Wish me luck

In a weird almost trance-like state, what writers or athletes alike call The Flow, I knocked out a sci-fi short a few days ago and submitted it. It was as though the narrative was dictated to me by angels, and I received some praise from otherwise critical first readers for it. The odds of a good story being chosen from the over flowing queues of this org is probably, literally one in a hundred. Plus this is raw, hard SF from an unknown author, with plenty of controversial political themes sure to turn off the average conservative reader embedded in it — none of that wussy fantasy soft sci-fi with unicorns or other magic baby! Which is, sad to say, not always real marketable.

If it does sell, I will have made about $300 USD for a few hours of fun, easy work. In the strong likelihood they pass, and I can’t get traction anywhere else, maybe I’ll have an artist friend cook up some images and publish it here. It’s not terrible and it’s short, about 3000 words.


  1. Pteryxx says

    Sweet! If it doesn’t get picked up, don’t be in a huge rush to make it public here before shopping it around. As You Know Bob, lots of websites especially will publish new SF shorts. Break a pen.

  2. Anthony K says

    Nice! I’ll be thinking of you! Let us know when you find out what happens (and where we can get the opportunity to read it, if not here.)

  3. catbutler says

    There are some places to publish e-editions of even short fiction. I’d gladly kick in a buck or something of the sort to read a short story….I bought Roy’s book over at alicublog when he came out with it just based on reading his blog (quick fun read by the way).

  4. Anthony K says

    There is no luck, and wishing for it won’t help.

    I will trust that it shall succeed on your talents.

    If there were no such thing, you would have commented before I did and then I would have snarkily chided you for your scientismistic response to a common human expression of hope and doubt, but as luck would have it you didn’t and so I won’t, lucky you.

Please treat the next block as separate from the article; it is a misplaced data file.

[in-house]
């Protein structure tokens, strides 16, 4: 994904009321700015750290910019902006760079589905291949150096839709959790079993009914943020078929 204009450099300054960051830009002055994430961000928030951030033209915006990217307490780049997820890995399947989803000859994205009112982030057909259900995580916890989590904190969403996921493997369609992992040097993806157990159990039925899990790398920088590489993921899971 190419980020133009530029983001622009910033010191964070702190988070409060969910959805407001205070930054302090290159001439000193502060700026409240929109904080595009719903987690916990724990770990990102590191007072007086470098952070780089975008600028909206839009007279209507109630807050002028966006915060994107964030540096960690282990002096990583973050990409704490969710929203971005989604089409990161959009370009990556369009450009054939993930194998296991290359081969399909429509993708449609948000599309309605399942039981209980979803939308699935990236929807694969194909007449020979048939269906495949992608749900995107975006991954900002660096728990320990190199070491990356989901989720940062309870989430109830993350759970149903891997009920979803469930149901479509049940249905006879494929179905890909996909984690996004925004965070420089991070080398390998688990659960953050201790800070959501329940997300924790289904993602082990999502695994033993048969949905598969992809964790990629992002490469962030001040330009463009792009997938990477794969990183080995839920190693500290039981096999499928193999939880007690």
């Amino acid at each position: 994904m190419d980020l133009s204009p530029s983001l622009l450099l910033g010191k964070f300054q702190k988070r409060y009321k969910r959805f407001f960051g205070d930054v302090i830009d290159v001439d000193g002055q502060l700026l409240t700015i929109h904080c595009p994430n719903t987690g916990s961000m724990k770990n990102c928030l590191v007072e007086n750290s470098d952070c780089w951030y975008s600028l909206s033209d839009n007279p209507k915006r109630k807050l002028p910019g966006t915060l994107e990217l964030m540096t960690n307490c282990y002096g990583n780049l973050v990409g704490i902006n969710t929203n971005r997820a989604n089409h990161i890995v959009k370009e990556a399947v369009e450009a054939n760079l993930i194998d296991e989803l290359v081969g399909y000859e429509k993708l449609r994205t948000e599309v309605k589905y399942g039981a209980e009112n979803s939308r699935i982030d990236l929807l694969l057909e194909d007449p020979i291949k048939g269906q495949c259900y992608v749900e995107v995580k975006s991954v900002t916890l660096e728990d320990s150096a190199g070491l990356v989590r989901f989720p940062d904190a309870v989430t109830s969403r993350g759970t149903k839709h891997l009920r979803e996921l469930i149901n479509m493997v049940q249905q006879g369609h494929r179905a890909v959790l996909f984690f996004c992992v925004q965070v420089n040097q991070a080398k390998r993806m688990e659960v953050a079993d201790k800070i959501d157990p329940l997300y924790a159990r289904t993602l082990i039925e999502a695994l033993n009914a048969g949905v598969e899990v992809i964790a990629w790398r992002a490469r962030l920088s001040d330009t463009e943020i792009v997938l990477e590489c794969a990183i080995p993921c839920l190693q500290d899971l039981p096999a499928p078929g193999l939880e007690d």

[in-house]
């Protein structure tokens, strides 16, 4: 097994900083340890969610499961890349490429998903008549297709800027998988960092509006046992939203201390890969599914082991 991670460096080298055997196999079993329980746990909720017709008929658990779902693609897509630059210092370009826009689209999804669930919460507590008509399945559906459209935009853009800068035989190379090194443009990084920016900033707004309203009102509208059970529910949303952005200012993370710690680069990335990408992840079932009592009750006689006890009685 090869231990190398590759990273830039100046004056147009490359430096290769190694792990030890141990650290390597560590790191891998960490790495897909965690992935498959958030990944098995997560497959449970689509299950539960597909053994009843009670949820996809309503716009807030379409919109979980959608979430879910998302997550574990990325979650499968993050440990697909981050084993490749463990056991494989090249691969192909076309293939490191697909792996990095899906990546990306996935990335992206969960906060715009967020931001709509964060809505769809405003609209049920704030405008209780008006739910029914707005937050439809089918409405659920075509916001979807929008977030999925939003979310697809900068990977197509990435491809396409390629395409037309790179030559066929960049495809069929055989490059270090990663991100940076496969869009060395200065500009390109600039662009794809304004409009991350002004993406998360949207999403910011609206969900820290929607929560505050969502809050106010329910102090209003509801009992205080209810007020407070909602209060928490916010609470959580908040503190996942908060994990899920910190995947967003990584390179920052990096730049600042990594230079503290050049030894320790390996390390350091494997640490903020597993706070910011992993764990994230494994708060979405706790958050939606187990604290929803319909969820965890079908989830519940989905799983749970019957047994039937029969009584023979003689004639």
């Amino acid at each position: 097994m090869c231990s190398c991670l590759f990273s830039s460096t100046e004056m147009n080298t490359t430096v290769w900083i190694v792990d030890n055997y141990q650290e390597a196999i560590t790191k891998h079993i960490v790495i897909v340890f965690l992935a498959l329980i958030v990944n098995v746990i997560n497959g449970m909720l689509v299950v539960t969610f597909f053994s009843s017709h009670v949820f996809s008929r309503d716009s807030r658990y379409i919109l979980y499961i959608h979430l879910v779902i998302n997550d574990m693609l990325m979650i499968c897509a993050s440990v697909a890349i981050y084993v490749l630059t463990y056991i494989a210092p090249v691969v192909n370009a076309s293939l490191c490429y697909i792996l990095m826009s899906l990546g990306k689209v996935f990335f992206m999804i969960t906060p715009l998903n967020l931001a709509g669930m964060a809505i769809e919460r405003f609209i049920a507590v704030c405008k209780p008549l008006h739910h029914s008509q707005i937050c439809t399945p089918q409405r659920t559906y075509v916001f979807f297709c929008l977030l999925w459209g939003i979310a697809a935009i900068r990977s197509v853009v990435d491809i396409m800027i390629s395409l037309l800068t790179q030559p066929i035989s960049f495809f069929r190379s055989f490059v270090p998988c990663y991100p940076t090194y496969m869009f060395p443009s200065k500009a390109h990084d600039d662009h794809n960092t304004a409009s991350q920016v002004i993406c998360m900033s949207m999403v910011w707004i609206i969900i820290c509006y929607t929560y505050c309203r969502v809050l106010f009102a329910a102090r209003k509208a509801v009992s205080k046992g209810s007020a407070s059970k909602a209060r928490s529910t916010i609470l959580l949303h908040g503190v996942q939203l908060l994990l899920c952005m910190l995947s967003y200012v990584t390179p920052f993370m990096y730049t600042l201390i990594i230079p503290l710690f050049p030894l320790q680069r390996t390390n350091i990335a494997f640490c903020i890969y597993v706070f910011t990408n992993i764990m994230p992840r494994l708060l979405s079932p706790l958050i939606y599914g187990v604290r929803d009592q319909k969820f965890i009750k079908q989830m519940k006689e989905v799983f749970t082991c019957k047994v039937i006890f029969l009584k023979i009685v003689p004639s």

5. Randomfactor says

    It’s been my experience that there is no luck, and it’s all bad.

    May your experience differ from mine. :)

  6. elspeth says

    Sweet, indeed!

    If they take a pass on it (I’m taking a wild guess at Analog, just based on hard SF and the payment sounds right for them), consider finding an editor or “beta reader” to go over it for things OTHER than wild ideas and controversy — things like conflict/motivation mapping and viewpoint consistency and such. If it’s good and they give it a pass, there may be a (fixable!!) reason.

    You’re a great blog writer; I won’t be at all surprised to learn that you have it in you to be a great fiction writer, as well!

  7. says

    Awesome! By my standards, putting yourself out like that is a gutsy thing to do. Good luck, or as PZ might put it, good talent-based success!

  8. Reginald Selkirk says

    It was as though the narrative was dictated to me by angels

    OK dude, enough of that.

    with plenty of controversial political themes sure to turn off the average conservative reader embedded in it

    The greatest art contains moral ambiguity. So I think it would be better if you could more even-handedly present things. You could still have the good guys win in the end, but you should at least be able to let the bad guys present a solid case. I don’t think you can do that with current conservative political arguments, they are just too obviously deficient.
    Anyway, best wishes.

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